|NEA Comments on Specific Paragraphs (Submission 4 of 5)
(180) The upper levels of 600 Bq m-3 for homes and 1500 Bq m-3 for workplaces can now be seen as Maximum Constraints, since the Commission regards these levels as providing the basic level of protection. The Commission now reconfirms its recommended maximum constraints for radon-222, which are set out in Table 8. It is the responsibility of the appropriate national authorities, as with other sources, to establish their own constraints and then to apply the process of optimisation of protection to arrive at the most applicable level at which to act in their country. All efforts should be made to reduce radon-222 exposures at home and at work to below the levels that are set. For occupational exposure below these levels (Comment: The phrase, as it was, seemed to imply that exposures below an optimised level should be Excluded. If any authorisation on these exposures is necessary, Exemption would seem to be the more applicable concept. If so, not applying the system to these exposures is in contradiction with paragraph 26 which suggests that such exposures remain within the system, although they are not regulated.) (deleted: the system of protection is not applied) and the resulting doses should not be recorded in the worker’s dose record. (Comment: If the numbers in table 8 are intended to be dose constraints, then one optimises below and thus this text is not correct. If these numbers are intended to be action levels, above which one takes action, then the text should be kept, but modified to account for miner’s doses which WOULD be recorded) For the public, there should be no attempt to reduce exposures further, and (as) they should not be (Comment: This same argument would also seem to apply to public exposures below levels set through optimisation. These would not be subject to regulatory actions, but there does not seem to be a need to refer to these as not being controllable) (regarded as controllable exposures) subject to regulatory actions.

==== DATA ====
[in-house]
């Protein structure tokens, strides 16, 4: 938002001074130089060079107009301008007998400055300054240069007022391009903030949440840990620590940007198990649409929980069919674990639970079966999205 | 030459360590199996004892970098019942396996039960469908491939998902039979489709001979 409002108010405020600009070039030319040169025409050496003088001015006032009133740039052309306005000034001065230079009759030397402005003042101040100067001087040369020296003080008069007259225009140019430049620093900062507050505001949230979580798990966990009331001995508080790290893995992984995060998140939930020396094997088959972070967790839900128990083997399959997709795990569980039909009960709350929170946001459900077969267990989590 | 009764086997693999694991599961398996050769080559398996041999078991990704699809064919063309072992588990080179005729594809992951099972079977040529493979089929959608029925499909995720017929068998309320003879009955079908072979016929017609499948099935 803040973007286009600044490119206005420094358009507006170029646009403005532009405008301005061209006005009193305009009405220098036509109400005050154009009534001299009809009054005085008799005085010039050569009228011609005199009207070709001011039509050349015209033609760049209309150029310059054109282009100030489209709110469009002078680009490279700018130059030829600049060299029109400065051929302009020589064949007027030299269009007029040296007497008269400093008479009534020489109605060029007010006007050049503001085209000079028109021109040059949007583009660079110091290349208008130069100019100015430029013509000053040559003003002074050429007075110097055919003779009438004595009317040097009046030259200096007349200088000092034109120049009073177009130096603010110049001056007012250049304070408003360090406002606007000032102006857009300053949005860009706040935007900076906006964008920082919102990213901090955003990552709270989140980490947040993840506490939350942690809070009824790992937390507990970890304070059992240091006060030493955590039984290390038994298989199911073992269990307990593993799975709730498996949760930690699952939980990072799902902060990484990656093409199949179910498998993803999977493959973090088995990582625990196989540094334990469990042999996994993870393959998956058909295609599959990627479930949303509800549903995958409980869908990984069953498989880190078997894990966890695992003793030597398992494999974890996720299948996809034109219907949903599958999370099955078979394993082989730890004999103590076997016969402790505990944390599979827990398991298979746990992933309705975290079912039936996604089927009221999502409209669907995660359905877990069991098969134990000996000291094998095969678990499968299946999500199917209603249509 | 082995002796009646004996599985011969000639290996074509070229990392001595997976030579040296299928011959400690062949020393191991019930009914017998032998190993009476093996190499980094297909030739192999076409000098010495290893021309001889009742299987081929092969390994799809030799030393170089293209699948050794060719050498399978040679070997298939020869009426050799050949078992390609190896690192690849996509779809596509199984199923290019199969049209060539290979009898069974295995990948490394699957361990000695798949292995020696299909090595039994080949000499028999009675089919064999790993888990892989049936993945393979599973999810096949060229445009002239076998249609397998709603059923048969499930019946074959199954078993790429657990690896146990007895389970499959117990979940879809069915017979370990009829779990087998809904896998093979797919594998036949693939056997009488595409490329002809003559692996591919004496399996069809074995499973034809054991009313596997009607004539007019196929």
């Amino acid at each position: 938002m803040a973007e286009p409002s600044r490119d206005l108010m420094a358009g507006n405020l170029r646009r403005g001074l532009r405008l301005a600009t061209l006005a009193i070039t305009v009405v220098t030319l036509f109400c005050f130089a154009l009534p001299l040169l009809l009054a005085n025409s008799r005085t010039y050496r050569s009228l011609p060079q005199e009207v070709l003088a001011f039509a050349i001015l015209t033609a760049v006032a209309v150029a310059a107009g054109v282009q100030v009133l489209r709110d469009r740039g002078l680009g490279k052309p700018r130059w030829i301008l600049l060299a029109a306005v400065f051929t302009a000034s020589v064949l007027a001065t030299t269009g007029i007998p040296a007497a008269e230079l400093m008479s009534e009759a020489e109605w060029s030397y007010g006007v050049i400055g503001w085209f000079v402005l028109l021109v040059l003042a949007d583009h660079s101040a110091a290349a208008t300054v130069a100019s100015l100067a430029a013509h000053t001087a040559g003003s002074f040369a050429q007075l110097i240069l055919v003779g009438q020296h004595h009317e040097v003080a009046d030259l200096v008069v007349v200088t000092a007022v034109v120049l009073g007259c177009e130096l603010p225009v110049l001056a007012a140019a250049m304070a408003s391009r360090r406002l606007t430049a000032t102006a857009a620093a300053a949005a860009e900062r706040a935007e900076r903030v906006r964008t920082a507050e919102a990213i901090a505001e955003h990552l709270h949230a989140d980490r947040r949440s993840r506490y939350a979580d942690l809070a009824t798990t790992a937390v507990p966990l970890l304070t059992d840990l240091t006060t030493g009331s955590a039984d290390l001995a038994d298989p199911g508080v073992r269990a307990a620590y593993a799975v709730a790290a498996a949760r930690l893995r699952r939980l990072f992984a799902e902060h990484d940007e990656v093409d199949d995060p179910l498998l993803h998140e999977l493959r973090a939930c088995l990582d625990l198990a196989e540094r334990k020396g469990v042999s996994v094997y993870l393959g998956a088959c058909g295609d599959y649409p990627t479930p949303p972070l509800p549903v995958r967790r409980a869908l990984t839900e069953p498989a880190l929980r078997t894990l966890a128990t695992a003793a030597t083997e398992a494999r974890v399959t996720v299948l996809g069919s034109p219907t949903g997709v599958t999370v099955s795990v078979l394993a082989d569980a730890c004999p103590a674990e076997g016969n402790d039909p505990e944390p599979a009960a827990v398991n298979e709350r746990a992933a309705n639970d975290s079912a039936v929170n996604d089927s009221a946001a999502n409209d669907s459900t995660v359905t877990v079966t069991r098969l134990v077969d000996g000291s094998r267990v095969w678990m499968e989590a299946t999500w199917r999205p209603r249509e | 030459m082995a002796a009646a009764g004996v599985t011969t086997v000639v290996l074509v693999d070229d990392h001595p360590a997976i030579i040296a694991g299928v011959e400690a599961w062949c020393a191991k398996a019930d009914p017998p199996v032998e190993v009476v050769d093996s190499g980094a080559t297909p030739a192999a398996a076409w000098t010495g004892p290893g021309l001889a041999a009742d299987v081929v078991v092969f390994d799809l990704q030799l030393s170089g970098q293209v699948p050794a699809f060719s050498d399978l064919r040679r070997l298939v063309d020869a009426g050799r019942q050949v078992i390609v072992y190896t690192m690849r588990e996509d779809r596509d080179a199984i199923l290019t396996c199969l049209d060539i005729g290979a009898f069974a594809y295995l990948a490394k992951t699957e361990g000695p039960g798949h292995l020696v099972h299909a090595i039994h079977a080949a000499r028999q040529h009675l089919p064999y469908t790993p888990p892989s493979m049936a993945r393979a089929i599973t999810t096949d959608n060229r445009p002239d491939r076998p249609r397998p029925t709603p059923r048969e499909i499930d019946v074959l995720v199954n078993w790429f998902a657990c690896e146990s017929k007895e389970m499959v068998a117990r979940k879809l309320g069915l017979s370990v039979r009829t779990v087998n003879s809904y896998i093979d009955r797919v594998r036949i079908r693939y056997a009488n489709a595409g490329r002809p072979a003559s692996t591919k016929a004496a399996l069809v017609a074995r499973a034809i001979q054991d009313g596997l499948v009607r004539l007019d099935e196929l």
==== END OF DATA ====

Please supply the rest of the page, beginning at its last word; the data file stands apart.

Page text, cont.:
Table 8. Recommended Maximum Constraints for Radon-222†(Comment: These numbers seem to be too high, with respect to the latest epidemiological studies. These considerations should be put into the ICRP recommendations.)
Situation Maximum Constraint
Domestic dwellings 600 Bq m-3
Workplaces 1500 Bq m-3
†Head of chain activity level.
(185) The Commission has concluded that the existing limits on effective dose that it recommended in Publication 60 continue to provide an appropriate restriction on total regulated doses in normal situations. The reasons for this are twofold: firstly, the Commission now emphasizes the use of constraints on single sources which are more restrictive than limits in normal situations; and secondly, the nominal detriment coefficients for both a workforce and the general public (Table 6) are more than 10% lower than those specified in the 1990 Recommendations. Within a class of exposure, occupational or public, dose limits apply to the sum of exposures from sources related to practices that are already justified in normal conditions. (Comment: This rationale would be useful earlier, because it probably applies to the selection of dose constraints also) For occupational exposure:
‘A limit on effective dose of 20 mSv per year, averaged over 5 years (100 mSv in 5 years), with the further provision that the effective dose should not exceed 50 mSv in any single year’ (paragraph 166, Publication 60). (Comment: This needs clarification if limits are meant to be used WITH a constraint of 20 mSv.)
And for public exposure:
‘The limit should be expressed as an effective dose of 1 mSv in a year. However, in special circumstances a higher value of effective dose could be allowed in a single year, provided that the average over 5 years does not exceed 1 mSv per year’ (paragraph 192, Publication 60).
Table 9. Recommended annual dose limits for individual organs or tissues
Radiation weighted dose in Workers Public
Lens of the eye 150 mSv 15 mSv
Skin 1,2 500 mSv 50 mSv
Hands and feet 500 mSv -
1 The limitation on effective dose provides sufficient protection for the skin against stochastic effects. An additional limit is needed for localised exposures in order to prevent tissue reactions.
2 Averaged over 1 cm2 area of skin regardless of the area exposed (Comment: The rationale for 1 cm2 has been revised to 10 cm2 in the United States based on work published by the National Council on Radiation Protection and Measurements. Suggest that ICRP consider incorporating this change.)
6.6 Complementary levels of protection of individuals (Comment: This section should be moved to the beginning of chapter 6 to show that limits, constraints and optimisation all go together)